No new cardinals had been created in the 57 day reign of Gregory VIII. The College of Cardinals, therefore, was basically the same as in the October Election, without Cardinal de Morra (Gregory VIII) and Cardinal Petrus de Bono (who died on November 20, 1187) [G. G. Trombelli, Memorie istoriche cocern. le due canoniche di S. Maria di Reno e di S. Salvatore (Bologna 1752), p. 227; J. Brixius, Mitglieder, p. 65]. Ciaconius-Olduin (columns 1133-1134) provides a list of the cardinales "qui interfuerunt comitiis in quibus electus est Clemens Papa Tertius"; the list contains twenty-two names; it still includes Petrus de Bono. The latest known subscription lists for Gregory VIII, from Pisa [JL 16093 and Kehr IP VI. 2, p. 383 no. 10] indicate that the following cardinals were certainly in his suite at Pisa on December 11 and 14, 1187: Paulus and Theobaldus; Laborans and Melior; Jacinthus, Gratianus, Octavianus, Petrus, and Radulfus.

Cardinals attending:

  1. Konrad von Wittelsbach, consanguineus Imperatoris [Frederici], de Bavaria oriundus. Count Palatine of the Rheinland. Bishop of Sabina, Archbishop of Mainz (November 1163-October 25, 1200) and Salzburg. Brought up in the Church of Salzburg (Christiani Chronicum Moguntinum, in P. Jaffé, Bibliotheca Germanica III, p. 693). In the early part of his career he was embroiled in the schism between Alexander III and "Victor IV" and his Imperial supporters in Germany, and was forced to flee to Rome. In 1177 it was agreed that he should have the Archbishopric of Salzburg, since he was exiled from Mainz (which was given to Archbishop Christian, who died in 1183, after which Conrad was able to regain his seat in Mainz). He subscribed documents for Urban III in the first three months of 1186 [PL 202, 1351 (January 11, 1186)]. He did not subscribe papal documents at all for Gregory VIII or Clement III, and only once for Celestine III (in February, 1197). He died at the end of 1200 [cf. Innocent III, Epistolae III. 4: Migne, PL 214, columns 873-876 (mid-October, 1200) (Potthast 1148); Potthast 1179 (November, 1200)]; and Theiner (editor), Vetera monumenta Slavorum I, no. 246 (Potthast 1225)]. In the Catalogus Moguntinus and in the Annales Moguntini (P. Jaffé, Bibliotheca Germanica III, p. 4 and p. 708), the date of his death is given as 1200. Cardinal Konrad was, of course, hostile to the Emperor, because of the dispute over the See of Mainz. He was no friend of Archbishop Christian or of Christian's patron, Pope Lucius III. He probably did not participate in the Elections of 1187.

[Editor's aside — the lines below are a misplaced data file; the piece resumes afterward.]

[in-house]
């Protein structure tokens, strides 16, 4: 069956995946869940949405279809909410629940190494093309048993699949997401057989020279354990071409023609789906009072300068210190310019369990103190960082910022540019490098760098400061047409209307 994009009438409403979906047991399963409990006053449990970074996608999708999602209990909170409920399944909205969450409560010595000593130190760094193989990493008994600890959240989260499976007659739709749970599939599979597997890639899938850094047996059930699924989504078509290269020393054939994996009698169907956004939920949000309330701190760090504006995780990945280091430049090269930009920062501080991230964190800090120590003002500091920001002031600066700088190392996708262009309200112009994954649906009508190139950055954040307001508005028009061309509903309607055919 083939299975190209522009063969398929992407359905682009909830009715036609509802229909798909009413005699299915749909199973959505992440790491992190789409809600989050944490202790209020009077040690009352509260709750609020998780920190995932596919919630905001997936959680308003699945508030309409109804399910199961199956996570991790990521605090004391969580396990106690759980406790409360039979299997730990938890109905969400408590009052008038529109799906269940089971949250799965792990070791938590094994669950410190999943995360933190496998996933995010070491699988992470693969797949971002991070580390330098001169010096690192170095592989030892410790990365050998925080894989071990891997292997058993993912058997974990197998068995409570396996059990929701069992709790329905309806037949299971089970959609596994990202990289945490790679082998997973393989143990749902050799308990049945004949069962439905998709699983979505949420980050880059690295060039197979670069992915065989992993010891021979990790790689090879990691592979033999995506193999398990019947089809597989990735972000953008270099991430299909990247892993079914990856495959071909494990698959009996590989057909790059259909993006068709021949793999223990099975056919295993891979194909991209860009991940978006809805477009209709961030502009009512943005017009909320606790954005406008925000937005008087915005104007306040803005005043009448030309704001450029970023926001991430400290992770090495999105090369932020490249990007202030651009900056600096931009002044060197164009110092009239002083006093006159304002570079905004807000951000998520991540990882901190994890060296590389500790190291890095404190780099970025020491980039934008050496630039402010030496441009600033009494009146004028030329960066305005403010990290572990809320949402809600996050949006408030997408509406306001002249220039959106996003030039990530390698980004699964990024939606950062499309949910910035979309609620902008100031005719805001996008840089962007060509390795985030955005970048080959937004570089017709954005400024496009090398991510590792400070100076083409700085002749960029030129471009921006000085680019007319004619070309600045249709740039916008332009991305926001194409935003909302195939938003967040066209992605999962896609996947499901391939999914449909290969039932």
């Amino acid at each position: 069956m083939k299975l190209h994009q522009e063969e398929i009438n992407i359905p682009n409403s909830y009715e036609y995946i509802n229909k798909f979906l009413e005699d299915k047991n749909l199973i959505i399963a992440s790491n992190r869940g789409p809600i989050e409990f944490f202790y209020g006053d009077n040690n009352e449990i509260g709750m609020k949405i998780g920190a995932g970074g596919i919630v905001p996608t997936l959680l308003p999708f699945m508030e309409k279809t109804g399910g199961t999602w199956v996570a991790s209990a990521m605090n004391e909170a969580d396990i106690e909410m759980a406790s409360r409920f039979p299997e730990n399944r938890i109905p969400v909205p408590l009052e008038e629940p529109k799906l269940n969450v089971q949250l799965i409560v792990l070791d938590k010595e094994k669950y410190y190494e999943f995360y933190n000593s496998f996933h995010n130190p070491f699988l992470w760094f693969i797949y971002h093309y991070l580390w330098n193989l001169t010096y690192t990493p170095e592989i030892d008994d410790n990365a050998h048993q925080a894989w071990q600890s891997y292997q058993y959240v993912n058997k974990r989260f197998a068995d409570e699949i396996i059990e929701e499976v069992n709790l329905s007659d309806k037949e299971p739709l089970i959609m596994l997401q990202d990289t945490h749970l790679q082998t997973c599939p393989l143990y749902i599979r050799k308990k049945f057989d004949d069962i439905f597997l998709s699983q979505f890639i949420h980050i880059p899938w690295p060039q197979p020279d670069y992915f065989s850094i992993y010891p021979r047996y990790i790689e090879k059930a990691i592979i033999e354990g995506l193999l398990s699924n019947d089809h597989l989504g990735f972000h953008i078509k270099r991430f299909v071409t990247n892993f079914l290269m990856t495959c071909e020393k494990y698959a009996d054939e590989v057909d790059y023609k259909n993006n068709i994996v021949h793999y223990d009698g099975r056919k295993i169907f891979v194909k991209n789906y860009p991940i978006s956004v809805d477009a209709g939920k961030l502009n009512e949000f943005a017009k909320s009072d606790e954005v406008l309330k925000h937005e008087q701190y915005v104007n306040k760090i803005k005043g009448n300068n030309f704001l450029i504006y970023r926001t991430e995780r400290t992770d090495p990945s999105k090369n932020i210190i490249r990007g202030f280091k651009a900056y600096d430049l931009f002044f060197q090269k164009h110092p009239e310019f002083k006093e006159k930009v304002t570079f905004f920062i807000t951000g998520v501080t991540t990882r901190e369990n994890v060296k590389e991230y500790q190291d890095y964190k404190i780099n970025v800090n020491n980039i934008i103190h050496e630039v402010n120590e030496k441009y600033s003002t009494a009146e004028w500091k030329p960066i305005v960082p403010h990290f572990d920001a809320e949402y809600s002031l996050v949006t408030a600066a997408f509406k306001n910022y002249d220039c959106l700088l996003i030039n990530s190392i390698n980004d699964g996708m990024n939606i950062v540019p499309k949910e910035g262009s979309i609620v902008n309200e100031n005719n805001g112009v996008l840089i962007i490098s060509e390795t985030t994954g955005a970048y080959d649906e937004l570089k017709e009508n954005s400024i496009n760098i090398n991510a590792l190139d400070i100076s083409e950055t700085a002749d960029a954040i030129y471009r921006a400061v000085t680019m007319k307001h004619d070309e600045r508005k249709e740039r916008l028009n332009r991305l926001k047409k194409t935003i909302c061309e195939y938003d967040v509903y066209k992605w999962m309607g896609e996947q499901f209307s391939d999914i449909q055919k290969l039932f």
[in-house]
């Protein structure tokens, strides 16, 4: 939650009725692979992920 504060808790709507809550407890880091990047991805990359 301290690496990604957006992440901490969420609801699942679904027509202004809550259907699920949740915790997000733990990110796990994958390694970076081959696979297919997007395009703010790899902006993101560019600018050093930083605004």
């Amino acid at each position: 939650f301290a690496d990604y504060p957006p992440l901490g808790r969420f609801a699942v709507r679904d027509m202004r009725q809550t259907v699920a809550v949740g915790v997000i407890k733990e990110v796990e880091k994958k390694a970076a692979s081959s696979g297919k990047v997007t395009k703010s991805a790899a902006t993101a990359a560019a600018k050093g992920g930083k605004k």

2. Henri de Marsiac [de Castro Marsiaco], O.Cist., Bishop of Albano. Former Abbot of Altacomba [Hautecombe] in Savoy (1161), of Clairvaux (1176) [Gallia Christiana 4 (Parisiis 1728), 802-803], elevated at the III Lateran Council on March 7, 1179, in the second session {Mansi Sacrorum Conciliorum nova et amplissima collectio 22, 234; JL, p. 339].  Gregory VIII sent him to Germany to preach the Crusade (Watterich II, p. 682). His surviving works: Migne, Patrologiae Series Latina Tomus CCIV, cols. 204-402. He died on July 14, 1188. [One may ignore Henriquez, 1554, who wrongly puts his death "circa annum Domini 1186"]
  3. Paolo Scolari, Bishop of Palestrina (first subscribed on January 13, 1181). Educated at S. Maria Maggiore, and made Canon of the Liberian Basilica [F. Contelori, La gerarchia cardinalizia di Carlo Bartolomeo Piazza (Roma 1703) 221; G. Cappelletti, Le chiese d' Italia 1 (Venezia 1844), 606]. He was Archpriest of the Liberian Basilica (S. Maria Maggiore) [Annales Romani sub anno 1188, Watterich II, 693]. Formerly, it seems, Cardinal Deacon of SS. Sergio e Bacco (1179-1180) Built the Episcopal Palace in Palestrina. [future Pope Clement III] [cf. Cardella I. 2, p. 131; Geyer, p. 3]
  4. Theobaldus [Thibaud], OSB.Clun.   Cardella I. 2, p. 133-134. He is made a creation of Lucius III by Panvinio, which is certainly true of his appointment as Bishop of Ostia; he appears in inscription of July 13, 1183, as Bishop of Ostia [Ciaconius-Olduin, 1113]. He subscribes from June 15, 1184 to October 29, 1188. He died at the end of 1188 of the pestilence [Epistolae Cantuarienses, no. ccxcii, pp. 275]
       

  5. Giovanni dei Conti di Segni, Cardinal Priest in the title of S. Marco (1167-1190) [JL 16388], and before that Cardinal Deacon of S. Maria in Porticu (1159-1167) His latest subscription is March 22, 1196. [Cardella I.2, pp. 94-95]. Protopriest.
  6. Laborans [Florentine], Cardinal Priest in the title of S. Maria in Trastevere (1179-after June 26, 1189). Formerly Cardinal Deacon of S. Maria in Porticu. Studied law at Paris. Wrote a work entitled Compilatio decretorum, .which was published on April 30, 1182 [Baronius-Theiner, sub anno 1182, no. 5, p. 502]. Held the degree of Magister.
  7. Albinus, Cardinal Priest of S. Croce in Gerusalemme (1185-1189). Previously Cardinal Deacon of S. Maria Nova (1182-1185). [His name is omitted from Ciaconius-Olduin's list, and he seems to stop subscribing for Urban III on October 24, 1186. Miranda lists him as "present"]
  8. Pandulfus, Cardinal Priest in the title of Ss. XII Apostoli (1182-1201).